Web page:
Audrey Niffenegger, novelist: 'Rebecca Solnit is incisive and outspoken'

The author discusses Esther Freud, Gwen John, and writing in chaotic surroundings

Thursday 12 November 2015 17:29
Niffenegger: ‘I can easily imagine myself living Daily Alice Drinkwater’s fairy-haunted life'
Niffenegger: ‘I can easily imagine myself living Daily Alice Drinkwater’s fairy-haunted life'

Where are you now and what can you see?

I'm at my desk in the room where I write. I am surrounded by piles of paper and books. I am sitting in a corner and the computer screen blocks most of my view. I have my back to a window. There are post-it notes stuck all over my laptop and cords to electronic devices snaking over and under things. It's a bit chaotic.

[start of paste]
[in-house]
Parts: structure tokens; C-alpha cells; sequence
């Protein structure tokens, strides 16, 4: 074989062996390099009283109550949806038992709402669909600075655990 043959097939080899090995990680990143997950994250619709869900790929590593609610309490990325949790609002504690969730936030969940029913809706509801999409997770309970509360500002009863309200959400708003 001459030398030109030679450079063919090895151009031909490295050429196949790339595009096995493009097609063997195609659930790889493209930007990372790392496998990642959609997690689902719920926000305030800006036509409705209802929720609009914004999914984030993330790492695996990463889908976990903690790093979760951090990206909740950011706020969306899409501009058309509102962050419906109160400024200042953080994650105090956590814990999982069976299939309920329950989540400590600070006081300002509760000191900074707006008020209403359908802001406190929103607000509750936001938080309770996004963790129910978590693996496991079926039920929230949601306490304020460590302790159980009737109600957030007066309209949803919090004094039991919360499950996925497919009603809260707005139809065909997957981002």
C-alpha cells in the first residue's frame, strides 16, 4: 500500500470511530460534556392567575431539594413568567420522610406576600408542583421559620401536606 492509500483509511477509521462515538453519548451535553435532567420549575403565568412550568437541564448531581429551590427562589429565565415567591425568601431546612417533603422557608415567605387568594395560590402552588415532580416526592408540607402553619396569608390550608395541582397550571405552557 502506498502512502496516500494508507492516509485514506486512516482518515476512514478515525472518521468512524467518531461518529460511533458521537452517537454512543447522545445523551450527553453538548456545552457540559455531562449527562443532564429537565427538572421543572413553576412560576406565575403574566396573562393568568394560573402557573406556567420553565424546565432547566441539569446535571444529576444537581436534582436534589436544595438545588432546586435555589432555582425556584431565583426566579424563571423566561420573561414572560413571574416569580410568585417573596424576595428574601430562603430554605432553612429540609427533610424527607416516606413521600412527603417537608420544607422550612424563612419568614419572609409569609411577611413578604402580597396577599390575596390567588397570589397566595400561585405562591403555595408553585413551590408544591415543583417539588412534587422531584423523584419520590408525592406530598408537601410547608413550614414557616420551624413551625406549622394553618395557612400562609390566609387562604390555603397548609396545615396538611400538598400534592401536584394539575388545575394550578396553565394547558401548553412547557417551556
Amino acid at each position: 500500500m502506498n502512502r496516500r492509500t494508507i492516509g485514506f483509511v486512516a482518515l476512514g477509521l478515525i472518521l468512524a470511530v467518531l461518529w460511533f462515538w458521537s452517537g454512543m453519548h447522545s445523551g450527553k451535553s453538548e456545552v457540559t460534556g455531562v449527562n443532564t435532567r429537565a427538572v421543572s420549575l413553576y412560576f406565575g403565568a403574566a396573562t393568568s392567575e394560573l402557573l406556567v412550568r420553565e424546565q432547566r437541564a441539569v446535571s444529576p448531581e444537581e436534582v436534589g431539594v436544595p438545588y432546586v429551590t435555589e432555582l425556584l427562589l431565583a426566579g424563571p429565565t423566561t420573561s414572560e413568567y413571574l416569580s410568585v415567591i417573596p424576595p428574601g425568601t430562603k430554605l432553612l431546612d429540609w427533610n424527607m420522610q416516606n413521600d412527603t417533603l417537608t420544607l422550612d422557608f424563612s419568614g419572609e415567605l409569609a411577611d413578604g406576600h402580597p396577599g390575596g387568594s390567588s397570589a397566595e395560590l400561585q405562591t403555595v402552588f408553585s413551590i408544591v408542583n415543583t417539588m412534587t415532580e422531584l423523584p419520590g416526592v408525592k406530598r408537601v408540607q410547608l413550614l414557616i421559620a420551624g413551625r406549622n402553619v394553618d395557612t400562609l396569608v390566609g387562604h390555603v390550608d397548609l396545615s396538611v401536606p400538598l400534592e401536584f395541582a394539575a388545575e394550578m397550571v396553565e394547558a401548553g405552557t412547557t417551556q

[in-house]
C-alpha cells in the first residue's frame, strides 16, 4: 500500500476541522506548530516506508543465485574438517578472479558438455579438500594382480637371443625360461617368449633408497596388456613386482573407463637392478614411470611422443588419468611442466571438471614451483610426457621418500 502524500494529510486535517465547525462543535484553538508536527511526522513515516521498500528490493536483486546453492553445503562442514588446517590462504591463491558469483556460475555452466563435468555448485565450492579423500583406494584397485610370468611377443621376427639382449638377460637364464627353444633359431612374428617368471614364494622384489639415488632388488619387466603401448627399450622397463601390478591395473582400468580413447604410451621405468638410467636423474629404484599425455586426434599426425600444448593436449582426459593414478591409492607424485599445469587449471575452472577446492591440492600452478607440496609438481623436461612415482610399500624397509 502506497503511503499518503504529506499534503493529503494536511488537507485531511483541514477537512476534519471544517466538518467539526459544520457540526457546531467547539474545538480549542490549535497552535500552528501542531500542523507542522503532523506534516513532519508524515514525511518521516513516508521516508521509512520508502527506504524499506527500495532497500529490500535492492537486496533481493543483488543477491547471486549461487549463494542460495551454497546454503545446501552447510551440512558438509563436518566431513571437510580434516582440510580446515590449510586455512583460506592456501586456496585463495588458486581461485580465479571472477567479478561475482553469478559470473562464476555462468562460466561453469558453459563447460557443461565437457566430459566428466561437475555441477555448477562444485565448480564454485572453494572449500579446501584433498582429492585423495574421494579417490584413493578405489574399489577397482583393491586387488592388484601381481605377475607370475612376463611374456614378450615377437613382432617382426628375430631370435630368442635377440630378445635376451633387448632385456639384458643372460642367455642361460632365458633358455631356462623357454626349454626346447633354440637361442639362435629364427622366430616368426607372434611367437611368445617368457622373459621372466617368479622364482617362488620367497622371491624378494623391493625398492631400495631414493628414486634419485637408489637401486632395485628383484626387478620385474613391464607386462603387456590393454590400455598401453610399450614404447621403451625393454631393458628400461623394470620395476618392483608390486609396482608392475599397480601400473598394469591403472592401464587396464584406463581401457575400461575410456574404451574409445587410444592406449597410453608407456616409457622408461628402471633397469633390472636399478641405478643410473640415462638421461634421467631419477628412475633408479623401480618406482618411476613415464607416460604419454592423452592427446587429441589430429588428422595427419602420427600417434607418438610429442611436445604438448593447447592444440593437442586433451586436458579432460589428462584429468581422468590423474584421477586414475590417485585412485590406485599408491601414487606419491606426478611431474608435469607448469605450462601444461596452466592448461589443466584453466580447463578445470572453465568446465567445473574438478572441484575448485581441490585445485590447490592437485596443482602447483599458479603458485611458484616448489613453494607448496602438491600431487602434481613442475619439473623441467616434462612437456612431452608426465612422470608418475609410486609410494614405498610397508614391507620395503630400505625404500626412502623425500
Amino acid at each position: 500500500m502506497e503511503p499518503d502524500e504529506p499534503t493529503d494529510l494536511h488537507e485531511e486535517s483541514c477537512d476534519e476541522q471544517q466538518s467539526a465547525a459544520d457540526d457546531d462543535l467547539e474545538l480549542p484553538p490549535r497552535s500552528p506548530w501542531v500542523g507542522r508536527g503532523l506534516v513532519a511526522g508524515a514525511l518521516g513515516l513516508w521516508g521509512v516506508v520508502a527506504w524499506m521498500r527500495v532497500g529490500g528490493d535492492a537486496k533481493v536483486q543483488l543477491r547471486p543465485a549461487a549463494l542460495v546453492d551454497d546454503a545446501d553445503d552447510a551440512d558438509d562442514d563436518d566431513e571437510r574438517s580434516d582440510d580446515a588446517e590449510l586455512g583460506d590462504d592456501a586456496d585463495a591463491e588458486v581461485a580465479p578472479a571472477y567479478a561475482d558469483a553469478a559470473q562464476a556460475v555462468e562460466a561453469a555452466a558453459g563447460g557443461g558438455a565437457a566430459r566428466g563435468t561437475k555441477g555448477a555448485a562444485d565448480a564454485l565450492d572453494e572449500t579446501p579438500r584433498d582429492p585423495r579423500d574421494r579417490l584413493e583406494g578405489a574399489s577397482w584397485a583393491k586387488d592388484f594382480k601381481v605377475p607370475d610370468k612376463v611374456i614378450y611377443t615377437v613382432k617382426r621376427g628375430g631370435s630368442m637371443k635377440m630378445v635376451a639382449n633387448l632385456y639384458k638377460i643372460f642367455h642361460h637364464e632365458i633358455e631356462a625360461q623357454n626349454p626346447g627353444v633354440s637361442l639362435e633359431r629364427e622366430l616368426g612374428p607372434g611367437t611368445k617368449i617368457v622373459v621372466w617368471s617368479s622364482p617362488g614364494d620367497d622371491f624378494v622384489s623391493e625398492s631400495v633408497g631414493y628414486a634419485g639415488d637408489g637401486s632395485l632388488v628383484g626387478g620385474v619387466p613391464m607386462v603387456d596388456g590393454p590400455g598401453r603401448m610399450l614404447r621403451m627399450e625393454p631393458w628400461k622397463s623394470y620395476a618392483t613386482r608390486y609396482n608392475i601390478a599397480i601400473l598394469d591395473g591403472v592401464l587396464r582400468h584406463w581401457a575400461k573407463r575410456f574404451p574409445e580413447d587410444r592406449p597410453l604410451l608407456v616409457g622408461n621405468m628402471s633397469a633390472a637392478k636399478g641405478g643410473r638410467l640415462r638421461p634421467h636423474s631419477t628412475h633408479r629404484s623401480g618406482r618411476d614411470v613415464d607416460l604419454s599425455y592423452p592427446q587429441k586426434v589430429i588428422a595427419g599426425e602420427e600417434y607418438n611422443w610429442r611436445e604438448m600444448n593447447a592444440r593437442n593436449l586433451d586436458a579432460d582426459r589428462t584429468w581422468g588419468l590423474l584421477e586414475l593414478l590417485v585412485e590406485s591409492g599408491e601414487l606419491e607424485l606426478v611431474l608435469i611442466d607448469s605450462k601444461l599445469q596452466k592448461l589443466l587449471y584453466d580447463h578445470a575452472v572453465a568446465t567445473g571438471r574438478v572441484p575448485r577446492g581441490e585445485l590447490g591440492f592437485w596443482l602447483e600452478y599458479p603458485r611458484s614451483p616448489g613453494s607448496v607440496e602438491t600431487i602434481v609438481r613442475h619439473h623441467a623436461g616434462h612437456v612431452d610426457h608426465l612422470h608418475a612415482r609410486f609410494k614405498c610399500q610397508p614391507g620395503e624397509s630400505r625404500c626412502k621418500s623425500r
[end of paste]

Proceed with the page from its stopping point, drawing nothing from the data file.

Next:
What are you currently reading?

I've just started reading Mr Mac and Me, by Esther Freud.

Choose a favourite author and say why you admire her

Rebecca Solnit, because she is wide-ranging, incisive, and outspoken. Her book on Edweard Muybridge, River of Shadows, is very fine. She is one of the best and most original essayists writing today (and there are many terrific essayists working just now).

Describe the room where you usually write

It is a large room next to the kitchen in my house in Chicago, which was built in 1904 and was once a boarding house. I was told that the lady who owned the boarding house used this room as her bedroom. Now it has three tall bookcases, a rocking chair and a gigantic desk covered with papers. Also there is some taxidermy and usually two black cats are here lurking or snoozing in the disorder.

Which fictional character most resembles you?

Daily Alice Drinkwater, perhaps; she is Smoky Barnable's wife in John Crowley's masterpiece Little, Big. I can easily imagine myself living her fairy-haunted life in that enormous strange house.

Who is your hero/heroine from outside literature?

Gwen John. I admire her paintings and her quiet intensity.

'Ghostly' is edited and illustrated by Audrey Niffenegger (Vintage Classics)

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